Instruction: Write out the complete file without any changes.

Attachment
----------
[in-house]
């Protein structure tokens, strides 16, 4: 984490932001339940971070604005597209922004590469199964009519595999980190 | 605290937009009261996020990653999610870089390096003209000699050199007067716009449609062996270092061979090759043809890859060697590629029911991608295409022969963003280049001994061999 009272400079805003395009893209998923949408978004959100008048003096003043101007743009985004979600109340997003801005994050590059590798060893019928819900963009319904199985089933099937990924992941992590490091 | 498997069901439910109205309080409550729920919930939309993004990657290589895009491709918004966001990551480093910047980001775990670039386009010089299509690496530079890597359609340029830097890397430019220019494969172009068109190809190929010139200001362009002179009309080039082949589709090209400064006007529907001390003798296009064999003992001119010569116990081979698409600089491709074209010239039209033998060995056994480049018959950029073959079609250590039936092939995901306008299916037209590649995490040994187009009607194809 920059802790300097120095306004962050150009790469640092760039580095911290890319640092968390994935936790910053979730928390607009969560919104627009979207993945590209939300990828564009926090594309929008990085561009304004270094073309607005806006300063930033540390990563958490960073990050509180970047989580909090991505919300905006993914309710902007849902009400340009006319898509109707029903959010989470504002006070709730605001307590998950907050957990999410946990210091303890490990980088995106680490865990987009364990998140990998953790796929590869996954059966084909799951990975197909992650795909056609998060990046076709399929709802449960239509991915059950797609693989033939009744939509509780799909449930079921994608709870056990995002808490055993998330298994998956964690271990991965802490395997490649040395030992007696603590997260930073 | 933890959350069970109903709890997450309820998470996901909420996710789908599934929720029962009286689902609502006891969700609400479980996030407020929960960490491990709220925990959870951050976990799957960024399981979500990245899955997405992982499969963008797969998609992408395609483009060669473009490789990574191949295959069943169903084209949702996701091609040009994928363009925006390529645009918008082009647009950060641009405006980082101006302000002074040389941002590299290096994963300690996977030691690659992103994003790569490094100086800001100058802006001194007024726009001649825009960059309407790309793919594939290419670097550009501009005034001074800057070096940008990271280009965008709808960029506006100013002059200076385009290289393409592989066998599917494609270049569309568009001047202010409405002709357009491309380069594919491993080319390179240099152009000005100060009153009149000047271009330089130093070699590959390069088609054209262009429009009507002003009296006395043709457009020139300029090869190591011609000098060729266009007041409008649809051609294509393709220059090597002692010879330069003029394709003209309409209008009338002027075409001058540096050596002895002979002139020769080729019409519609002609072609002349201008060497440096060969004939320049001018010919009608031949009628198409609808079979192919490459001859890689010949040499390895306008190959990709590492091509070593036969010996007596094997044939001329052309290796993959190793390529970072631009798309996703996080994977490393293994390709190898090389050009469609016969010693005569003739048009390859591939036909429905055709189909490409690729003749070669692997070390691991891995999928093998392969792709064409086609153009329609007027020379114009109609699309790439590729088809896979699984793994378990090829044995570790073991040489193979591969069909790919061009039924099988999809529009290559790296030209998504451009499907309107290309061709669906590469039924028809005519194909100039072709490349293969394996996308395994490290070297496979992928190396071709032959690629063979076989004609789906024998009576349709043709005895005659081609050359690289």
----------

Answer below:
[in-house]
């Protein structure tokens, strides 16, 4: 984490932001339940971070604005597209922004590469199964009519595999980190 | 605290937009009261996020990653999610870089390096003209000699050199007067716009449609062996270092061979090759043809890859060697590629029911991608295409022969963003280049001994061999 009272400079805003395009893209998923949408978004959100008048003096003043101007743009985004979600109340997003801005994050590059590798060893019928819900963009319904199985089933099937990924992941992590490091 | 498997069901439910109205309080409550729920919930939309993004990657290589895009491709918004966001990551480093910047980001775990670039386009010089299509690496530079890597359609340029830097890397430019220019494969172009068109190809190929010139200001362009002179009309080039082949589709090209400064006007529907001390003798296009064999003992001119010569116990081979698409600089491709074209010239039209033998060995056994480049018959950029073959079609250590039936092939995901306008299916037209590649995490040994187009009607194809 920059802790300097120095306004962050150009790469640092760039580095911290890319640092968390994935936790910053979730928390607009969560919104627009979207993945590209939300990828564009926090594309929008990085561009304004270094073309607005806006300063930033540390990563958490960073990050509180970047989580909090991505919300905006993914309710902007849902009400340009006319898509109707029903959010989470504002006070709730605001307590998950907050957990999410946990210091303890490990980088995106680490865990987009364990998140990998953790796929590869996954059966084909799951990975197909992650795909056609998060990046076709399929709802449960239509991915059950797609693989033939009744939509509780799909449930079921994608709870056990995002808490055993998330298994998956964690271990991965802490395997490649040395030992007696603590997260930073 | 933890959350069970109903709890997450309820998470996901909420996710789908599934929720029962009286689902609502006891969700609400479980996030407020929960960490491990709220925990959870951050976990799957960024399981979500990245899955997405992982499969963008797969998609992408395609483009060669473009490789990574191949295959069943169903084209949702996701091609040009994928363009925006390529645009918008082009647009950060641009405006980082101006302000002074040389941002590299290096994963300690996977030691690659992103994003790569490094100086800001100058802006001194007024726009001649825009960059309407790309793919594939290419670097550009501009005034001074800057070096940008990271280009965008709808960029506006100013002059200076385009290289393409592989066998599917494609270049569309568009001047202010409405002709357009491309380069594919491993080319390179240099152009000005100060009153009149000047271009330089130093070699590959390069088609054209262009429009009507002003009296006395043709457009020139300029090869190591011609000098060729266009007041409008649809051609294509393709220059090597002692010879330069003029394709003209309409209008009338002027075409001058540096050596002895002979002139020769080729019409519609002609072609002349201008060497440096060969004939320049001018010919009608031949009628198409609808079979192919490459001859890689010949040499390895306008190959990709590492091509070593036969010996007596094997044939001329052309290796993959190793390529970072631009798309996703996080994977490393293994390709190898090389050009469609016969010693005569003739048009390859591939036909429905055709189909490409690729003749070669692997070390691991891995999928093998392969792709064409086609153009329609007027020379114009109609699309790439590729088809896979699984793994378990090829044995570790073991040489193979591969069909790919061009039924099988999809529009290559790296030209998504451009499907309107290309061709669906590469039924028809005519194909100039072709490349293969394996996308395994490290070297496979992928190396071709032959690629063979076989004609789906024998009576349709043709005895005659081609050359690289």